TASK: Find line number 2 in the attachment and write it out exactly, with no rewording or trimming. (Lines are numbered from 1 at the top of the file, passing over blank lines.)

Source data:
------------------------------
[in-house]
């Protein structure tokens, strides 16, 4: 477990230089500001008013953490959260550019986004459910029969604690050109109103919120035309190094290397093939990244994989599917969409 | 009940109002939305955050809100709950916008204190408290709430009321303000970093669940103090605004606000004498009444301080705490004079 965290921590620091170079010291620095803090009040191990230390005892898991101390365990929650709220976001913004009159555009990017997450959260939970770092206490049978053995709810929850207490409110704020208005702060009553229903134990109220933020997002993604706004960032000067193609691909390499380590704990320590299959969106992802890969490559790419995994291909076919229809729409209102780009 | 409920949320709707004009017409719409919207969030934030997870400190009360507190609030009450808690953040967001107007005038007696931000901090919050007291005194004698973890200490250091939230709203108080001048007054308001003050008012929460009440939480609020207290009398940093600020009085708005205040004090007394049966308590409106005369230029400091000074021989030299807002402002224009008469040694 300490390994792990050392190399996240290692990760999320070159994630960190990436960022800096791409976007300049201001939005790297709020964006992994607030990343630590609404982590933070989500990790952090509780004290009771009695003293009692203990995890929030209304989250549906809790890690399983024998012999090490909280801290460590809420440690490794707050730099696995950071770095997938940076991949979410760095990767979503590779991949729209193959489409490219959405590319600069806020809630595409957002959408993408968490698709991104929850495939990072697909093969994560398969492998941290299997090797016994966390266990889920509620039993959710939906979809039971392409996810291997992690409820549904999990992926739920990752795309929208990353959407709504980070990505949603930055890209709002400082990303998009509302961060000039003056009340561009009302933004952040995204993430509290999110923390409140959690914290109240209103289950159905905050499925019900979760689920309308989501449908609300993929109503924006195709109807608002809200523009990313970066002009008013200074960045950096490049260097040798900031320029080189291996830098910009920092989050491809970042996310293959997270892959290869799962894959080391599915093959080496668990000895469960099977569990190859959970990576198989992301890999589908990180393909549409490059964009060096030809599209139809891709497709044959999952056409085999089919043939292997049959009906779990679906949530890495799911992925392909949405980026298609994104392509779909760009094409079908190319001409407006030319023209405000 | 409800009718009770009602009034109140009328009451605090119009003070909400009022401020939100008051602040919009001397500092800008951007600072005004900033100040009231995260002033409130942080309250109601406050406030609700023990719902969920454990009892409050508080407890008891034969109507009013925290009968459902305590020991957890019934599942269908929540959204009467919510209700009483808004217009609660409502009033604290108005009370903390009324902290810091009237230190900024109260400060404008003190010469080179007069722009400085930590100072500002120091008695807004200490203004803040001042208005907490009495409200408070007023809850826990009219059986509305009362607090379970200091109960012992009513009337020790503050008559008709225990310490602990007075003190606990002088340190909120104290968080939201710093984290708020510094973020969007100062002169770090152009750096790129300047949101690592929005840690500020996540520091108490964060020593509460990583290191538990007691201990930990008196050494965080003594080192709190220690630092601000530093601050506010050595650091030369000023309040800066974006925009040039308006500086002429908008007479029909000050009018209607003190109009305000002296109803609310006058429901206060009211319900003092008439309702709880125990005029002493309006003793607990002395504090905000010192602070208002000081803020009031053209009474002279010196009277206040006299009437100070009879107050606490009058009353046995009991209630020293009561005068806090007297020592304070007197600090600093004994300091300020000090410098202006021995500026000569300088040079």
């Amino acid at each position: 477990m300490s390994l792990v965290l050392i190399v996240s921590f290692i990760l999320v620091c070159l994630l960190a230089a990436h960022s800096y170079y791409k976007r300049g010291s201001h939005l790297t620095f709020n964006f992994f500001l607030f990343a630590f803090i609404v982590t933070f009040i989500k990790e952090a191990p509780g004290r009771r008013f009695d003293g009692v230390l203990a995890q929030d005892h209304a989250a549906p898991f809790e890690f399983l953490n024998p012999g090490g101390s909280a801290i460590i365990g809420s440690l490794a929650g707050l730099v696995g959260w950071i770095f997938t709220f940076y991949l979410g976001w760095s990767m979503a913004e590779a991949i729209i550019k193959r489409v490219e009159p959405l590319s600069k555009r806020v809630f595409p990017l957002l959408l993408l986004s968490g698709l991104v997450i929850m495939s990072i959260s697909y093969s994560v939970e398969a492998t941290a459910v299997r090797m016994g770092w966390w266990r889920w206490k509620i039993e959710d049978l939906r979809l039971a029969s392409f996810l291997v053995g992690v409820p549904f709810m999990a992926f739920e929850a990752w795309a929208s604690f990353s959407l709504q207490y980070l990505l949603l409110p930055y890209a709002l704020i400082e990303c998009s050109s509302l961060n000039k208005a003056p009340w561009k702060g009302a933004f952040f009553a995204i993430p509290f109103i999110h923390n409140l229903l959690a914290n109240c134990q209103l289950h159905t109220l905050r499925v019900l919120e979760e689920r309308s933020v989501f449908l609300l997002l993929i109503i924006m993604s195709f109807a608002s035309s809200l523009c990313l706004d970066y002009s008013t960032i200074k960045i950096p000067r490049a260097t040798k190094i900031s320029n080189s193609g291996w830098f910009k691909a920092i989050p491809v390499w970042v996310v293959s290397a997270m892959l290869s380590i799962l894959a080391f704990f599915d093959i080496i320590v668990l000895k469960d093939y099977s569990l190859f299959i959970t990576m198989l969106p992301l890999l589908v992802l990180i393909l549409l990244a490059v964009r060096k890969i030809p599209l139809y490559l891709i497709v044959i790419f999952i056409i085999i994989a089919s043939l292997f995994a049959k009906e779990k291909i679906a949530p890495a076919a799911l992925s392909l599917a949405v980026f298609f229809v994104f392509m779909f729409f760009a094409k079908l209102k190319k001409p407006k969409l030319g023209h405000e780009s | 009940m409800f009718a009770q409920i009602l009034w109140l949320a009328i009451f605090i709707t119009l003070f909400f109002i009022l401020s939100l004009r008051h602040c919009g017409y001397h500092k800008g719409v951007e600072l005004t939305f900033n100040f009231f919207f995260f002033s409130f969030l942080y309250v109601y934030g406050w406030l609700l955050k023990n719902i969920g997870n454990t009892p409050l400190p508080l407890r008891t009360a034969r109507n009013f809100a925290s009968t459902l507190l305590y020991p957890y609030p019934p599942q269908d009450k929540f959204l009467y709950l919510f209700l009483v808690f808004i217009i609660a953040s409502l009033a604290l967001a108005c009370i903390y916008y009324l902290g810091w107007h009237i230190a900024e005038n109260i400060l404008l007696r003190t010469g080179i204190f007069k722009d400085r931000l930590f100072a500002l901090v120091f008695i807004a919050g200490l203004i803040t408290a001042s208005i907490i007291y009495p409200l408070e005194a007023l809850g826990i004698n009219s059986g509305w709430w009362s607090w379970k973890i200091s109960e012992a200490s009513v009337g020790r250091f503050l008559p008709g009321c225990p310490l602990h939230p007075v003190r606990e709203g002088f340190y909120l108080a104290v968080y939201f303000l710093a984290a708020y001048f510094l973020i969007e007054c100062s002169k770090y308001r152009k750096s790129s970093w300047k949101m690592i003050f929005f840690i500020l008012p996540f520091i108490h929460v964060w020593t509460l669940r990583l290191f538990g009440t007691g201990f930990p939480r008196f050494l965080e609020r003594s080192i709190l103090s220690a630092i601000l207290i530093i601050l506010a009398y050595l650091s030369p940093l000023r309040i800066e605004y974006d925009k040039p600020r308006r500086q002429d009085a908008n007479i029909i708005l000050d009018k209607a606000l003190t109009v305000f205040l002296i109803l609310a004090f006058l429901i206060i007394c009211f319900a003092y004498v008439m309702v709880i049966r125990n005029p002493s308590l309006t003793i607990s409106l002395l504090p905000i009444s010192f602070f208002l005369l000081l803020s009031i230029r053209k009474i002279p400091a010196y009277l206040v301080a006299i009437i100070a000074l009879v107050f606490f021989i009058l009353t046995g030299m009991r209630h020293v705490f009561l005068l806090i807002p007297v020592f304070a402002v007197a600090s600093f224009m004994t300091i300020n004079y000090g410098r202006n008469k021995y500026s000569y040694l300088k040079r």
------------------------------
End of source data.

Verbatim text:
């Protein structure tokens, strides 16, 4: 477990230089500001008013953490959260550019986004459910029969604690050109109103919120035309190094290397093939990244994989599917969409 | 009940109002939305955050809100709950916008204190408290709430009321303000970093669940103090605004606000004498009444301080705490004079 965290921590620091170079010291620095803090009040191990230390005892898991101390365990929650709220976001913004009159555009990017997450959260939970770092206490049978053995709810929850207490409110704020208005702060009553229903134990109220933020997002993604706004960032000067193609691909390499380590704990320590299959969106992802890969490559790419995994291909076919229809729409209102780009 | 409920949320709707004009017409719409919207969030934030997870400190009360507190609030009450808690953040967001107007005038007696931000901090919050007291005194004698973890200490250091939230709203108080001048007054308001003050008012929460009440939480609020207290009398940093600020009085708005205040004090007394049966308590409106005369230029400091000074021989030299807002402002224009008469040694 300490390994792990050392190399996240290692990760999320070159994630960190990436960022800096791409976007300049201001939005790297709020964006992994607030990343630590609404982590933070989500990790952090509780004290009771009695003293009692203990995890929030209304989250549906809790890690399983024998012999090490909280801290460590809420440690490794707050730099696995950071770095997938940076991949979410760095990767979503590779991949729209193959489409490219959405590319600069806020809630595409957002959408993408968490698709991104929850495939990072697909093969994560398969492998941290299997090797016994966390266990889920509620039993959710939906979809039971392409996810291997992690409820549904999990992926739920990752795309929208990353959407709504980070990505949603930055890209709002400082990303998009509302961060000039003056009340561009009302933004952040995204993430509290999110923390409140959690914290109240209103289950159905905050499925019900979760689920309308989501449908609300993929109503924006195709109807608002809200523009990313970066002009008013200074960045950096490049260097040798900031320029080189291996830098910009920092989050491809970042996310293959997270892959290869799962894959080391599915093959080496668990000895469960099977569990190859959970990576198989992301890999589908990180393909549409490059964009060096030809599209139809891709497709044959999952056409085999089919043939292997049959009906779990679906949530890495799911992925392909949405980026298609994104392509779909760009094409079908190319001409407006030319023209405000 | 409800009718009770009602009034109140009328009451605090119009003070909400009022401020939100008051602040919009001397500092800008951007600072005004900033100040009231995260002033409130942080309250109601406050406030609700023990719902969920454990009892409050508080407890008891034969109507009013925290009968459902305590020991957890019934599942269908929540959204009467919510209700009483808004217009609660409502009033604290108005009370903390009324902290810091009237230190900024109260400060404008003190010469080179007069722009400085930590100072500002120091008695807004200490203004803040001042208005907490009495409200408070007023809850826990009219059986509305009362607090379970200091109960012992009513009337020790503050008559008709225990310490602990007075003190606990002088340190909120104290968080939201710093984290708020510094973020969007100062002169770090152009750096790129300047949101690592929005840690500020996540520091108490964060020593509460990583290191538990007691201990930990008196050494965080003594080192709190220690630092601000530093601050506010050595650091030369000023309040800066974006925009040039308006500086002429908008007479029909000050009018209607003190109009305000002296109803609310006058429901206060009211319900003092008439309702709880125990005029002493309006003793607990002395504090905000010192602070208002000081803020009031053209009474002279010196009277206040006299009437100070009879107050606490009058009353046995009991209630020293009561005068806090007297020592304070007197600090600093004994300091300020000090410098202006021995500026000569300088040079």